How did Mumbai tightly control the case-spread deaths while Delhi so obviously did not?
And what do the answers imply regarding preparedness for the third wave, asks Omkar Goswami.
The population of Mumbai under 24 wards of the BrihanMumbai Municipal Corporation is around 12.9 million. That of the National Capital Territory of Delhi is about 17.7 million.
This article examines how these two huge metropolises have dealt with the second wave of COVID-19 from February 9 till May 9, 2021. Charts A and B below plot the daily data on the number of confirmed cases and Covid-related deaths.
As is apparent, though the Covid wave was significant in both metropolises, Mumbai had a considerably lower number of reported cases of positivity -- peaking at 11,206 cases on April 4, 2021.
In contrast, Delhi's caseload and, hence, the peak, was way higher: 28,395 cases on April 20, 2021, followed by a second spike of 27,047 cases on April 30, 2021, before starting to reduce.
Similarly, the highest number of certified Covid-related deaths in Mumbai was 90 on May 1, 2021. This was appreciably lower than the average number of mortalities as well as peak death in Delhi -- which was 448 on May 3, 2021.
How did Mumbai tightly control the case-spread deaths while Delhi so obviously did not? And what do the answers imply regarding preparedness for the third wave, which will follow as surely as night follows day?
Those who have lived in both Mumbai and Delhi universally recognise a fundamental difference between the two cities.
Mumbaikars are more professional and disciplined in everything that they do.
I am not referring to only the corporate types. Consider the bais, the ladies who arrive each day to clean homes in Mumbai. They arrive on time, irrespective of whether you are at home or not; do all the housework in a methodical manner; and then leave for the next home. A bai services five to seven homes per day; and does each of them well.
Or take the traffic police. In Delhi, they do nothing other than occasionally catching two-wheelers for jumping a light or not wearing a helmet. Go to Mumbai and see how they coordinate with each other to regularise the enormous flow of commuter traffic between Nariman Point in the south right up to Borivali and Mulund in the north.
For all its infrastructural frailties, Mumbai works. Because Mumbaikars work.
Professional work culture is antithetical to Delhi. In Mumbai, people don't break lines getting on to a bus. In Delhi everyone wants to jump ahead of others.
Delhi is about using contacts to get ahead; about dropping names of 'important' people; about 'fixing' things for one's personal benefit; and about not delivering what was promised by the given date. Delhi is about lawlessness and individual jugaad.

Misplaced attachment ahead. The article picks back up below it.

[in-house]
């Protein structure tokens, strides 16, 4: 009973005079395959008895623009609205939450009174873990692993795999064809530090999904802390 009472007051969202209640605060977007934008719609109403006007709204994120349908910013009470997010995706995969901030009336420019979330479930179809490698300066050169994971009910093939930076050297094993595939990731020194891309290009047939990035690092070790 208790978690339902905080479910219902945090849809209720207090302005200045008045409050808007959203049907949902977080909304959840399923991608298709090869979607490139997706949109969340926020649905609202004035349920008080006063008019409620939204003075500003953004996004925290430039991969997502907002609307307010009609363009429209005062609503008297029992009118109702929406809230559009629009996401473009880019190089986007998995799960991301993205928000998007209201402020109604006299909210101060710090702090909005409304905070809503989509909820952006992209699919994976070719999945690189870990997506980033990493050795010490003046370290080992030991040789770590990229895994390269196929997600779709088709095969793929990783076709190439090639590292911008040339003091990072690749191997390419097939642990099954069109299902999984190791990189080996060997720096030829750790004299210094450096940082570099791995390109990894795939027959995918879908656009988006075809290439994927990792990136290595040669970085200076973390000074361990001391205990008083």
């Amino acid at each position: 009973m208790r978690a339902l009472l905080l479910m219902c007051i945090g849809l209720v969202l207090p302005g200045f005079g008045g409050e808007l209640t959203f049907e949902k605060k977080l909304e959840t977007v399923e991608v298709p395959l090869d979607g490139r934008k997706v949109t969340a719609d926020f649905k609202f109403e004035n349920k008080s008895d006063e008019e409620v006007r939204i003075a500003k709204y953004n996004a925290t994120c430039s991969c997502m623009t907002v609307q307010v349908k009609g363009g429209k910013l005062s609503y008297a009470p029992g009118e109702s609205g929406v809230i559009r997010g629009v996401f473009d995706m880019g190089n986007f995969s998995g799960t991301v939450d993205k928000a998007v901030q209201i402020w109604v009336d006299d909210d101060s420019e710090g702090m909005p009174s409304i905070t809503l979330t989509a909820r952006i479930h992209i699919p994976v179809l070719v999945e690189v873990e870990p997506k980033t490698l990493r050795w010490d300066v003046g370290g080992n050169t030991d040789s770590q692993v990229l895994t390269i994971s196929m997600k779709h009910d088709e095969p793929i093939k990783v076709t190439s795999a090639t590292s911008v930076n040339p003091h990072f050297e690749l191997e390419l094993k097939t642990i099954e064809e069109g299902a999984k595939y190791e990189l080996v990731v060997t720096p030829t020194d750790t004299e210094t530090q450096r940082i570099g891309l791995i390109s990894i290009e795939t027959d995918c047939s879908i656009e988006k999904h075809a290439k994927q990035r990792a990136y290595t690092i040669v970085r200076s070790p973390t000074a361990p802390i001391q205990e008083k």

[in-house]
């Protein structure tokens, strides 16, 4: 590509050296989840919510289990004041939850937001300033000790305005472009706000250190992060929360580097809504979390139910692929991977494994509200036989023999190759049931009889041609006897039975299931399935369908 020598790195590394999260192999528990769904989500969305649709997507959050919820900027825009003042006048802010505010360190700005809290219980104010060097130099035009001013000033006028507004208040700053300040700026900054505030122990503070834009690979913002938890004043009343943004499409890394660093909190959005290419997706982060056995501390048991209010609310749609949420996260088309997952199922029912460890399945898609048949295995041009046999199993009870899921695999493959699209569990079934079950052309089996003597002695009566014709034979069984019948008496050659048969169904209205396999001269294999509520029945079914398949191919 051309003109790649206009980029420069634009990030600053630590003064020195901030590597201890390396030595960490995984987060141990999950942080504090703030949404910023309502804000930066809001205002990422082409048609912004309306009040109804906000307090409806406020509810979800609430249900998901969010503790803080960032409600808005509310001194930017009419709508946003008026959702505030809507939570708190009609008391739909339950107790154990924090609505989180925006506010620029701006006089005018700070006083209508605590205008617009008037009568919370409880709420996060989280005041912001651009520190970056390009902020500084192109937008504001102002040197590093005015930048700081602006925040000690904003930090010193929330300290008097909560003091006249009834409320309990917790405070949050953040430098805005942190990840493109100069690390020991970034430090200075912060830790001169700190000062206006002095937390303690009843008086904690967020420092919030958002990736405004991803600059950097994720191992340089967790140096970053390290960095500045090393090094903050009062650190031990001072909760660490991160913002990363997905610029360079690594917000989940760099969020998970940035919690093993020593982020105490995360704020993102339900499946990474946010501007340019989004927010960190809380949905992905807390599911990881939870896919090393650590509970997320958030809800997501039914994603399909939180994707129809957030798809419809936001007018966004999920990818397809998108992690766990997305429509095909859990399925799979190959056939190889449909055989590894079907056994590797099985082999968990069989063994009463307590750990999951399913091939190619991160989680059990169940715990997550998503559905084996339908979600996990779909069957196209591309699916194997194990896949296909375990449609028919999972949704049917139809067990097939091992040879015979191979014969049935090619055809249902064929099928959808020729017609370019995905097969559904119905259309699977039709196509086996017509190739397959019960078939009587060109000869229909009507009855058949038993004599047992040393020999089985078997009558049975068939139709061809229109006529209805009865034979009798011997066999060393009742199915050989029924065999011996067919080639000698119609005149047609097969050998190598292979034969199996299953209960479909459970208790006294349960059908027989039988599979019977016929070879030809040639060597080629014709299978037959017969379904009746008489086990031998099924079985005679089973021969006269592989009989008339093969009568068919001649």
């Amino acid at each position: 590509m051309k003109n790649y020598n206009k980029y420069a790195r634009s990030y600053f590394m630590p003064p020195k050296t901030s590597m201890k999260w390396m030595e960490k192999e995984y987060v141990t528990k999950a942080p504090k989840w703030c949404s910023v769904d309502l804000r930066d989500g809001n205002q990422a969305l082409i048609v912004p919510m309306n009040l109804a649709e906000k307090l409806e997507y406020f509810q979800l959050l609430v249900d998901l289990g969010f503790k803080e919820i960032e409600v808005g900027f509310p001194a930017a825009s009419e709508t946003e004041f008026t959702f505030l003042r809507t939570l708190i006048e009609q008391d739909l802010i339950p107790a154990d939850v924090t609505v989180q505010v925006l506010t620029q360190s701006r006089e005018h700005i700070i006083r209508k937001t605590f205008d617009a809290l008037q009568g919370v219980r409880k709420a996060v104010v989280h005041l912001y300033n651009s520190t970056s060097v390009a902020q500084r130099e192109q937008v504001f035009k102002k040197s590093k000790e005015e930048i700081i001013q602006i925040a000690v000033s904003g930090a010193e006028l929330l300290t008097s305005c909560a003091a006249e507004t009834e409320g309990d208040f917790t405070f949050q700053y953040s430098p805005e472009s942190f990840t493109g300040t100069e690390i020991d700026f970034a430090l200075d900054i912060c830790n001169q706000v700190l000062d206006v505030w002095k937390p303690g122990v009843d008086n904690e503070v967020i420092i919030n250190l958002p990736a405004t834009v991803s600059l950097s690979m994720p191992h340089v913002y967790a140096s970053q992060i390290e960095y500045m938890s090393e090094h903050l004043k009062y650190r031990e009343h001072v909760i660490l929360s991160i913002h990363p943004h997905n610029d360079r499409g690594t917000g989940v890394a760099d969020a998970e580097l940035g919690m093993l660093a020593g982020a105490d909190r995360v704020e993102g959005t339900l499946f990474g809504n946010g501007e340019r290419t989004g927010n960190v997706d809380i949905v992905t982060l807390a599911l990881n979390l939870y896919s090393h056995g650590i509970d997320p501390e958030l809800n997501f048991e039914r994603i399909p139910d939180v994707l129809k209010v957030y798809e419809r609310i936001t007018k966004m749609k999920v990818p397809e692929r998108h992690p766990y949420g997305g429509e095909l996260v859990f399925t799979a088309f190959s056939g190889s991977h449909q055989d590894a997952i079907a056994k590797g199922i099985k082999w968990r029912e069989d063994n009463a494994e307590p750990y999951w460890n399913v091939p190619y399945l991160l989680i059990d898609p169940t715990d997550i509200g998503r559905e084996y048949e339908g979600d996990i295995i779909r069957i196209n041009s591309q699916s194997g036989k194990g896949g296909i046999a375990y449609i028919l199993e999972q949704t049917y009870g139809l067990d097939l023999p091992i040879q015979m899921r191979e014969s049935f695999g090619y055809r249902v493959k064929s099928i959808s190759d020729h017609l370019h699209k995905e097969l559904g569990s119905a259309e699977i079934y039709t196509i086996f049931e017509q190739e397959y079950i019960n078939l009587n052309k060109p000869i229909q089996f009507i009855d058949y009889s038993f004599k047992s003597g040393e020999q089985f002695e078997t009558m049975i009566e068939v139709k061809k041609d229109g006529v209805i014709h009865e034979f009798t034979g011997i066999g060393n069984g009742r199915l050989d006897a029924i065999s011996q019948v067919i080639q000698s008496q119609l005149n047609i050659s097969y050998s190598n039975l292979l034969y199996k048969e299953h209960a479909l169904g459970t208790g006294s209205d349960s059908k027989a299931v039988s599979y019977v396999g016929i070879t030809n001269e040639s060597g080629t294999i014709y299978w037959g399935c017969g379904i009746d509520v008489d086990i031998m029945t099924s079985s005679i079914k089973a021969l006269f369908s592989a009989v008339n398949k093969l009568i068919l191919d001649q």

What did Mumbai do? Let me share the facts that have emerged through an excellent article authored by Sucheta Dalal in Moneylife (external link) and an interview with Iqbal Singh Chahal, commissioner, BMC, in the Indian Express (external link).
Chahal had the full and unstinted support of his chief minister, Uddhav Thackeray. He didn't have to waste energy in figuring out what his boss might think. Instead, he focused on eliminating panic; decentralising war rooms to slash response times; and building infrastructure.
According to Dalal, the Covid test results were being shared with patients usually by the evening of the test. That caused enormous panic, as Covid-positive patients desperately scurried for hospital beds. Chahal did something controversial. He ordered each testing laboratory not to share the results directly with patients, and instead send these to the BMC.
Before that, he had set up 24 war rooms, one for each ward in the city. Each was a control centre with 30 telephone lines, 10 telephone operators, 10 doctors, medical support staff, and 10 ambulances. These worked 24x7. Each also had 10 dashboards giving updated information on the availability of hospital beds within a ward -- or 240 such dashboards for Mumbai.
By 6 am of the following day, the positive test results were routed from the BMC to the wards. By 8 am, each ward started delivering results to patients as doctors and medical staff began to reach homes.
The BMC hired 900 doctors and 600 nursing students. Eight hundred SUVs were requisitioned and re-modelled as ambulances. The BMC created a centralised dashboard of 172 hospitals and Covid facilities.
' When someone required hospitalisation, the ward doctors connected with the hospital dashboard to obtain a bed and transfer the patient. Those with mild cases were advised home-quarantine.
Penultimately, Chahal tied up with IIT-Bombay to create a dashboard of the city's 47 crematoriums. This allotted appropriate cremation slots and prevented over-crowding.
Finally, Chahal is preparing for the third wave. He has ensured enough Covid-ready beds in the city with an adequate supply of oxygen. Indeed, he has created an emergency stockpile of oxygen across six places in the city, and is going full speed ahead to set up additional oxygen plants.
Now, that's preparation, management, and execution in a professional city.
Compared to this, Delhi has done nothing worthy of note. Neither planning for more beds; nor stockpiling oxygen; nor having a computerised system in place to create method out of madness.
Instead, what Delhi has excelled in is having its chief minister wail every day about insufficient oxygen. For a man who once protested by lying underneath a vehicle, should one expect anything more?
Omkar Goswami is chairman, CERG Advisory Private Limited.